Coble, 58, has been on death row since his 1990 conviction in the August
1989 shooting deaths of his estranged wife's parents, Robert and Zelda
Vicha, and her brother, Waco police Sgt. Bobby Vicha, all of Axtell.
In a 28-page opinion issued Aug. 14, the 5th U.S. Circuit Court of Appeals
in New Orleans ruled that the special issues Coble's McLennan County jury
had to answer for the death penalty to be assessed were unconstitutional
as applied to him.
Jurors were asked to answer if Coble committed the murders deliberately
and whether he would constitute a future danger to society. The 5th
Circuit's ruling reflects changes made since then limiting the scope of
the death penalty and allowing a life sentence to be imposed if Texas
juries believe there is sufficient mitigating evidence to preclude the
imposition of the death penalty.
The court's ruling did not overturn Coble's convictions, only his death
sentence. That's why Smith's order to release Coble, who remains a
convicted murderer, if not retried within 120 days was puzzling to some.
"In habeas corpus, you ask to be released from some sort of restraint,"
said McLennan County District Attorney John Segrest. "The restraint can be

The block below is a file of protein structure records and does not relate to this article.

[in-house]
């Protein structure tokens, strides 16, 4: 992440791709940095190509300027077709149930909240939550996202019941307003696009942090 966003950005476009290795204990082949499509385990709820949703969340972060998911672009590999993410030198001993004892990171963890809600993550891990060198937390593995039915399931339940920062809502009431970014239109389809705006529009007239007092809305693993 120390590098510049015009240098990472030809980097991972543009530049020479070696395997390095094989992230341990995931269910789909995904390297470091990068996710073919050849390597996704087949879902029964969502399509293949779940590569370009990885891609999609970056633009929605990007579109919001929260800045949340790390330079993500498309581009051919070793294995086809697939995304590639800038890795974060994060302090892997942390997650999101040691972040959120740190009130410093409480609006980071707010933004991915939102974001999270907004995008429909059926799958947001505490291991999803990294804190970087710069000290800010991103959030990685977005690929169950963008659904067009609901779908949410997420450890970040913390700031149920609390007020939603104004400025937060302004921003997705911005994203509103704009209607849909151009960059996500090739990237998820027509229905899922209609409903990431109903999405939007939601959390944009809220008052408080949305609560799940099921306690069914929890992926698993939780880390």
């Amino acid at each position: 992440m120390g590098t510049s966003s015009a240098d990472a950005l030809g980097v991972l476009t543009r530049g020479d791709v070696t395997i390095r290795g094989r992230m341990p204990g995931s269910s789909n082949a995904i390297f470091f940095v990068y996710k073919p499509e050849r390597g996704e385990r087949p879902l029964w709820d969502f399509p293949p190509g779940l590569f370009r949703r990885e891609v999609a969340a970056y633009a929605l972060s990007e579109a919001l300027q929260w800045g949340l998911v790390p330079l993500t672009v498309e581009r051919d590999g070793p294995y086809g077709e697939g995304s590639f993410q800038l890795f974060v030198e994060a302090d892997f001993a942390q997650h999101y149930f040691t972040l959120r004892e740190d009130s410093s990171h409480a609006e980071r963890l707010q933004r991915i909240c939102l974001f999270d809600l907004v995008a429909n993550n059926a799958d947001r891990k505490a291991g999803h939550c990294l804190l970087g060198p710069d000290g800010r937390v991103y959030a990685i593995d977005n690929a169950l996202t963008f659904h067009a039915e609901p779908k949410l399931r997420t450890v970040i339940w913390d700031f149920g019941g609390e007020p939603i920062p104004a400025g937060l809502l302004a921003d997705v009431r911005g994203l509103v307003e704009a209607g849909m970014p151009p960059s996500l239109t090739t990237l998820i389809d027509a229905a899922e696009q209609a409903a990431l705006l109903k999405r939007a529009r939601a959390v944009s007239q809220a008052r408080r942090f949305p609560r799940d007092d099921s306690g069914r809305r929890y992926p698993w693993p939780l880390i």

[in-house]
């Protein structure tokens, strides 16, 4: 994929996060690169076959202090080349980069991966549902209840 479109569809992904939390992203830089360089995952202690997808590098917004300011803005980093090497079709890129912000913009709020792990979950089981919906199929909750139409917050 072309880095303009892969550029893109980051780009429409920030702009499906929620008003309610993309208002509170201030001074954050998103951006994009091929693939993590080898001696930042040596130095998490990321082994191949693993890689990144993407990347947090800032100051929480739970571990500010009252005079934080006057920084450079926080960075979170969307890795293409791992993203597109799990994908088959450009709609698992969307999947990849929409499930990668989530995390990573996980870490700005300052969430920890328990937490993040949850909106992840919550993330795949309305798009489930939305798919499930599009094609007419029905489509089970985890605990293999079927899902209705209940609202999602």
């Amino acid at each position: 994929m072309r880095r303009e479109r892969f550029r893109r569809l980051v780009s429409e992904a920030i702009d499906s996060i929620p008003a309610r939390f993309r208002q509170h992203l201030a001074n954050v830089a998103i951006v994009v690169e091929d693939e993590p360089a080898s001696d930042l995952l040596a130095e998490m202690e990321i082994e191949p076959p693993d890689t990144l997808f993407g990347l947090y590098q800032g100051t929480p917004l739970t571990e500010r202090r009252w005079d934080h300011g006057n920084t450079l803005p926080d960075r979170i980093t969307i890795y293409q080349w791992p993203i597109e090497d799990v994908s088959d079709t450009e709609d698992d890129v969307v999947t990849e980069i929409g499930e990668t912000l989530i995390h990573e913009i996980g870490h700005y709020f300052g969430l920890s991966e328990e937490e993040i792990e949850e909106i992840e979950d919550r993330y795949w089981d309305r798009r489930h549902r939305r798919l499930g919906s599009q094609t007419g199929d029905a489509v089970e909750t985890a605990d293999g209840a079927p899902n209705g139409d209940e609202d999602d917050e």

physical confinement. The restraint can be a circumstance or status, for
example, status as a convicted felon. Judge Smith, by not saying 'released
from custody,' he had to be referring to the question of the death
penalty, and ordered Coble to be released from that restraint of a death
Judge Matt Johnson of Waco's 54th State District Court, where Coble was
convicted 17 years ago, began making preparations Tuesday for Coble to be
returned to McLennan County.
The judge ordered a "bench warrant" for Coble's transfer within the next 2
weeks, set a tentative trial date for Jan. 7 and asked his staff to round
up attorneys to appoint for Coble's defense.
At Coble's new trial, jurors will be instructed that he is guilty of
capital murder, leaving his punishment life in prison or death the only
issue to be decided.
Lauri Saathoff, a spokeswoman in the state attorney general's office,
declined comment on Judge Smith's order. The attorney general's office
represents the state when death penalty cases reach the federal level.
"That case is going back to McLennan County, and that ends the involvement
by our office," she said.
(source: Waco Tribune-Herald)
Jury considers fate of woman's killer----McKinney: Family testifies about
toll of real estate professional's death